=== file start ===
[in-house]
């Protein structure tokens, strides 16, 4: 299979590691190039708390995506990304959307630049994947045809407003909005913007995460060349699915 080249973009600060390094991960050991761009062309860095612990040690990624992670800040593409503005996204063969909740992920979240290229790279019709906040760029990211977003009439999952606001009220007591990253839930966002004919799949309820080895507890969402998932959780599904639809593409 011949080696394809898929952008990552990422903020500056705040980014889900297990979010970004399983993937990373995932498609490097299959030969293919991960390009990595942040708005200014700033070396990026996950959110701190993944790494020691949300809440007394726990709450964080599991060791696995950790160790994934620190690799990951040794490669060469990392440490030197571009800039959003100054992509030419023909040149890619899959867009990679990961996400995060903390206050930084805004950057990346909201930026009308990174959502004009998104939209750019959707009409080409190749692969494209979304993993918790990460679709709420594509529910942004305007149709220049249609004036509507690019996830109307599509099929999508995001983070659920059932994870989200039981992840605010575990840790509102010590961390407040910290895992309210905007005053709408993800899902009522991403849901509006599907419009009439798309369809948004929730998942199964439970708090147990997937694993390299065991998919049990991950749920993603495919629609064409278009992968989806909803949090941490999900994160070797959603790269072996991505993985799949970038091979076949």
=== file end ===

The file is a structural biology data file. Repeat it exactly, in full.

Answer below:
[in-house]
């Protein structure tokens, strides 16, 4: 299979590691190039708390995506990304959307630049994947045809407003909005913007995460060349699915 080249973009600060390094991960050991761009062309860095612990040690990624992670800040593409503005996204063969909740992920979240290229790279019709906040760029990211977003009439999952606001009220007591990253839930966002004919799949309820080895507890969402998932959780599904639809593409 011949080696394809898929952008990552990422903020500056705040980014889900297990979010970004399983993937990373995932498609490097299959030969293919991960390009990595942040708005200014700033070396990026996950959110701190993944790494020691949300809440007394726990709450964080599991060791696995950790160790994934620190690799990951040794490669060469990392440490030197571009800039959003100054992509030419023909040149890619899959867009990679990961996400995060903390206050930084805004950057990346909201930026009308990174959502004009998104939209750019959707009409080409190749692969494209979304993993918790990460679709709420594509529910942004305007149709220049249609004036509507690019996830109307599509099929999508995001983070659920059932994870989200039981992840605010575990840790509102010590961390407040910290895992309210905007005053709408993800899902009522991403849901509006599907419009009439798309369809948004929730998942199964439970708090147990997937694993390299065991998919049990991950749920993603495919629609064409278009992968989806909803949090941490999900994160070797959603790269072996991505993985799949970038091979076949």